While our grandparents only had soap or cold cream to wash their faces -- and Granddad wouldn't think of trying Grandma's cold cream -- today's men and women have many products that aren't soap to choose from. Which option is right for you depends on your skin type.
Lathering cleansers work well for normal to oily skin. They come in liquid or bar form, and they make a soapy-looking lather when you massage them onto your wet face. These cleansers are made with synthetic surfactants, which are much gentler than old-fashioned soap and closer to your skin's natural pH. These surfactants do a great job of removing dirt and oil, and they leave your skin feeling clean. They do compromise your skin's natural barrier a little, though, so they aren't a good idea if you have dry skin [source: Draelos 2010].
Emollient cleansers are a good option for men with normal to dry skin. They don't make suds when you mix them with water; they use emulsification (the blending together of two substances to form a stable mixture, such as eggs and oil emulsifying to make mayonnaise) to pull dirt off of your skin, so you can rinse it away without disrupting your skin's moisture barrier. Scrubs are emollient cleansers that contain exfoliating beads that remove dead skin cells. The extra exfoliation leaves your skin feeling smooth , but you should use a scrub no more than once or twice a week if you have sensitive skin [source: Draelos 2010].
Cleansing milks are good for very dry skin; cold cream fits into this category. You don't use water with these cleansers. You rub the cream onto your face and then wipe it off with a cloth or tissue. Cleansing milks are very gentle, but they don't tend to leave a clean feeling [source: Draelos 2010].
Toners are liquid solvents that clean skin and tighten pores. They're often alcohol-based, and they can dry out oily skin, which makes them popular with teenagers. Some toners have added moisturizers to prevent them from drying the skin too much, but most toners aren't a good idea for men with dry or sensitive skin [source: Draelos 2010].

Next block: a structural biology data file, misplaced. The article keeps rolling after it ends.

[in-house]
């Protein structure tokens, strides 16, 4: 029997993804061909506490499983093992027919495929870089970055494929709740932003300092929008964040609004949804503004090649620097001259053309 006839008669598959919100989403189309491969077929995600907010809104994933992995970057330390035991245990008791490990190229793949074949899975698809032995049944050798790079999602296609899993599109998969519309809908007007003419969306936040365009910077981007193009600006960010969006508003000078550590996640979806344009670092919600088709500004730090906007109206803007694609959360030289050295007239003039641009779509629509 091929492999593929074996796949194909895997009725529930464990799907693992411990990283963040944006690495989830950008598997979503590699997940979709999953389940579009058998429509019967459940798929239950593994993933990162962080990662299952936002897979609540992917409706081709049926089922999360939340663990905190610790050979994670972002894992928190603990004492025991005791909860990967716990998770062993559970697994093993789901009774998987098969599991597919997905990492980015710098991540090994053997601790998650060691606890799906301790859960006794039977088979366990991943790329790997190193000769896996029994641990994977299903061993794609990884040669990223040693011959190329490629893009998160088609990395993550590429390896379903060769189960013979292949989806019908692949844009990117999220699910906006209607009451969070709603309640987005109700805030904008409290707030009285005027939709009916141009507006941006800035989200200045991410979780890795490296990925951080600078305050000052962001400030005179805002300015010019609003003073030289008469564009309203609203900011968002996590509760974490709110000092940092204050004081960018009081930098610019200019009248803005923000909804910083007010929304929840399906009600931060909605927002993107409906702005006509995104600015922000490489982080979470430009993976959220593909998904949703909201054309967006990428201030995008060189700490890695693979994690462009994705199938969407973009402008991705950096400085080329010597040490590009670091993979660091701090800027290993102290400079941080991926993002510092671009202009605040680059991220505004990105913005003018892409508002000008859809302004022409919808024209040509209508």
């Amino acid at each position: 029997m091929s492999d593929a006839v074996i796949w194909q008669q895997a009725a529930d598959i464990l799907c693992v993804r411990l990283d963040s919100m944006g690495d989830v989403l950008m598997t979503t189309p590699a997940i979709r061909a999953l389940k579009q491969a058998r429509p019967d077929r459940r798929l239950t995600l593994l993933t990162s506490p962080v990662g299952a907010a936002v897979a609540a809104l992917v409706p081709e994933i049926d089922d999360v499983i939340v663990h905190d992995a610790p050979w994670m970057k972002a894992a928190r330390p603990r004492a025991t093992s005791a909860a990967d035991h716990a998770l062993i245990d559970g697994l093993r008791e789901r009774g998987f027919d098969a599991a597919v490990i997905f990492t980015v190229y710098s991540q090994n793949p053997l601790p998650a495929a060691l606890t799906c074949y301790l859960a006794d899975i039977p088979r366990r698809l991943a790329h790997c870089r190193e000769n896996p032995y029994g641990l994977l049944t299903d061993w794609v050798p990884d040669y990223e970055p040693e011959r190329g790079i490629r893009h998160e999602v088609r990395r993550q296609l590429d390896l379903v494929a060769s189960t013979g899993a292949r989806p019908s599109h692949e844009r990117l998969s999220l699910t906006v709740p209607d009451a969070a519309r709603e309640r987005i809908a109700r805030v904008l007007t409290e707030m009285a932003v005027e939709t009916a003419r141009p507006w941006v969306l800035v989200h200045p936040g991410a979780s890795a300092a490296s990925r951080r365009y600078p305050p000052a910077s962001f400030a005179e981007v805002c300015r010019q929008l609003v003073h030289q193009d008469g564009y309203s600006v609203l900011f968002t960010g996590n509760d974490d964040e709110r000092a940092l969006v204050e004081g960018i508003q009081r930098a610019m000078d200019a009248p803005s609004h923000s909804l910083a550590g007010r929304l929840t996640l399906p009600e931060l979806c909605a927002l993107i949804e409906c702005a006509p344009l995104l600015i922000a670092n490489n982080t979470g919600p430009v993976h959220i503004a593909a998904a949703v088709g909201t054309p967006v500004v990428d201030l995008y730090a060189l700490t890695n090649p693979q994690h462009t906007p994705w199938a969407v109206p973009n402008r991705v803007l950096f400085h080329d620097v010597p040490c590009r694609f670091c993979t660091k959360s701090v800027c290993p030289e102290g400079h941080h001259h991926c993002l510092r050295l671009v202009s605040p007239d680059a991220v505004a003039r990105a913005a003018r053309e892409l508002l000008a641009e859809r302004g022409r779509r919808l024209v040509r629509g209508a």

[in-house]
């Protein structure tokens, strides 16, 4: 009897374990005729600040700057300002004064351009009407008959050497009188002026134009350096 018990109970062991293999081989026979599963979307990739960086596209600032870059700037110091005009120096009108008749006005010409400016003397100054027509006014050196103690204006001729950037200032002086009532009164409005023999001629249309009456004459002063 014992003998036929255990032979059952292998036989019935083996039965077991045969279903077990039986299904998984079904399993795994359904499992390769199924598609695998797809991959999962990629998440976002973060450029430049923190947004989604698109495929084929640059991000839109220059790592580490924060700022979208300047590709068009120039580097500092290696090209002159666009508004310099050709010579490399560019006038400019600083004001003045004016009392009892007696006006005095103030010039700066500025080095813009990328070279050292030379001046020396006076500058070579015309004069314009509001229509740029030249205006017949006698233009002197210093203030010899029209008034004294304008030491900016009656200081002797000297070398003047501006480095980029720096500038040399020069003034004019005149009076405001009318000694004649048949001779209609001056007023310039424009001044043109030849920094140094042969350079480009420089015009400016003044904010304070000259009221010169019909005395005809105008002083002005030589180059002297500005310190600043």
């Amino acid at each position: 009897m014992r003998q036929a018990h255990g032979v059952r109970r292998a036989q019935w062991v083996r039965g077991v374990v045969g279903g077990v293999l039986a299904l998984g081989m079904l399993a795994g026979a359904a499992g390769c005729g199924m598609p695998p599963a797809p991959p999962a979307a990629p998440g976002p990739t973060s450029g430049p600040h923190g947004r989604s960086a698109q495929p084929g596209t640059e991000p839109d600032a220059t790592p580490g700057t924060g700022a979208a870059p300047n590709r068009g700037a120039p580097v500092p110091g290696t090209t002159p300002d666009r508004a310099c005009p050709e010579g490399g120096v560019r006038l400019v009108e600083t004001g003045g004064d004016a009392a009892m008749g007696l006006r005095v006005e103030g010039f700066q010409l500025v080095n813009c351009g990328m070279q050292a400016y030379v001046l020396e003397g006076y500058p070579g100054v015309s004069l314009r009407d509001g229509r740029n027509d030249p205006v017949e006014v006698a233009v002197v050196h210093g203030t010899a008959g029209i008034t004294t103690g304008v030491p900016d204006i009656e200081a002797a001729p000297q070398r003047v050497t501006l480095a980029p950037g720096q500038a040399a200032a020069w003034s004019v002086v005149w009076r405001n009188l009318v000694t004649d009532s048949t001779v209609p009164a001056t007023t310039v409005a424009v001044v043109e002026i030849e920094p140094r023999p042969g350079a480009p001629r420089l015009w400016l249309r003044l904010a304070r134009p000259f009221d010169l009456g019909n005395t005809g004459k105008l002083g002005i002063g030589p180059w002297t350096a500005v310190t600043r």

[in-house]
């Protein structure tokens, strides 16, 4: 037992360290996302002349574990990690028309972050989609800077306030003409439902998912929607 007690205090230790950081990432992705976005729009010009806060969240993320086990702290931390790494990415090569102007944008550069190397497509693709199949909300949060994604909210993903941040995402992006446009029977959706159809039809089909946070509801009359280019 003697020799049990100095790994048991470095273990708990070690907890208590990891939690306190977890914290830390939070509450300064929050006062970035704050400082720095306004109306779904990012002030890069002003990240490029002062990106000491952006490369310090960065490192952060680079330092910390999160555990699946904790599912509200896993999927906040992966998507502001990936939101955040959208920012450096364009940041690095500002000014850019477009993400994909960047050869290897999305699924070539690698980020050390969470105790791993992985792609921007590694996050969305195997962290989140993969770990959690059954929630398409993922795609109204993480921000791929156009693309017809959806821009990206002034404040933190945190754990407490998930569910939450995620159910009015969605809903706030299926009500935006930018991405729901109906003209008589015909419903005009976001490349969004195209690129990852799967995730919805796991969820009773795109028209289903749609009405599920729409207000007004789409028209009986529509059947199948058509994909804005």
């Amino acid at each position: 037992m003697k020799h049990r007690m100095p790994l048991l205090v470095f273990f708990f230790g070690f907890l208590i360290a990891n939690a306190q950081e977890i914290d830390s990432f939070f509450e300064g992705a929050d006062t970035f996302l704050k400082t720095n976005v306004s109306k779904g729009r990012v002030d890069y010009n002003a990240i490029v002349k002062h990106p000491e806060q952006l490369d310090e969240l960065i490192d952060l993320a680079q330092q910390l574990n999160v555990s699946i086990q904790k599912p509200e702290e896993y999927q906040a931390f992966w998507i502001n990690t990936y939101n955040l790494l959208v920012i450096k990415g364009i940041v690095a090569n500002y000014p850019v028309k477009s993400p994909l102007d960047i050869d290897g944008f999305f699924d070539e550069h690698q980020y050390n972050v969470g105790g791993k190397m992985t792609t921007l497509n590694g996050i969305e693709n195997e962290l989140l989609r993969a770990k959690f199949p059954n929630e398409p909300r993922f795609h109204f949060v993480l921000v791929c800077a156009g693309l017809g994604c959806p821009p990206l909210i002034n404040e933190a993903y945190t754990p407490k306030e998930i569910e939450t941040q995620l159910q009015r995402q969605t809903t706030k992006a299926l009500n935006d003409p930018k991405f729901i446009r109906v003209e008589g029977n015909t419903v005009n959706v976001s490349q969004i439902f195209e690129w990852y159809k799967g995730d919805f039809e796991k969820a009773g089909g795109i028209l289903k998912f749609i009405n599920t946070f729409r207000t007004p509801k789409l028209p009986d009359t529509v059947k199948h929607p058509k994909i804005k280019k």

Cleansing cloths combine cleansers with specially woven cloths that use friction to remove dirt. The cloths come with cleanser already inside them. The weave makes it possible to get the same level of dirt removal while using gentler cleansers that preserve your skin's barrier. Some cloths have petrolatum (a gel derived from petroleum) added to them; this actually improves your skin's barrier by sealing in moisture and smoothing your skin's surface. Different cloth and cleanser combinations mean that cleansing cloths can be tailor-made for many skin types. They are also convenient to use and the dirt on the cloth helps you see your results [source: Draelos 2010].
Now that you know all about the different types of cleansers, it's time to put down Dad's bar of soap and get the most out of your skin care routine.
- American Academy of Dermatology. "Cutting Through the Clutter: Making the Most of Your Facial Cleansing Routine." Feb., 2005. (Dec. 24, 2010.)http://www.prnewswire.com/news-releases/american-academy-of-dermatology-cutting-through-the-clutter-making-the-most-of-your-facial-cleansing-routine-66336867.html
- Draelos, Zoe. "Cosmetic Dermatology: Products and Procedures." Blackwell. 2010.Draelos, Zoe. "Skin and Hair Cleansers." May 14, 2009. (Dec. 27, 2010.)http://emedicine.medscape.com/article/1067572-overview
- Farage, Miranda, Kenneth Miller & Howard Maibach. "Textbook of Aging Skin." Springer. 2010.Wu, Jessica.
- "Should You Wash Your Face with Bar or Liquid Soap?" Dailyglow. Feb. 8, 2010. (Dec. 23, 2010.)http://www.dailyglow.com/skin-care-tips/should-you-wash-your-face-with-bar-or-liquid-soap.html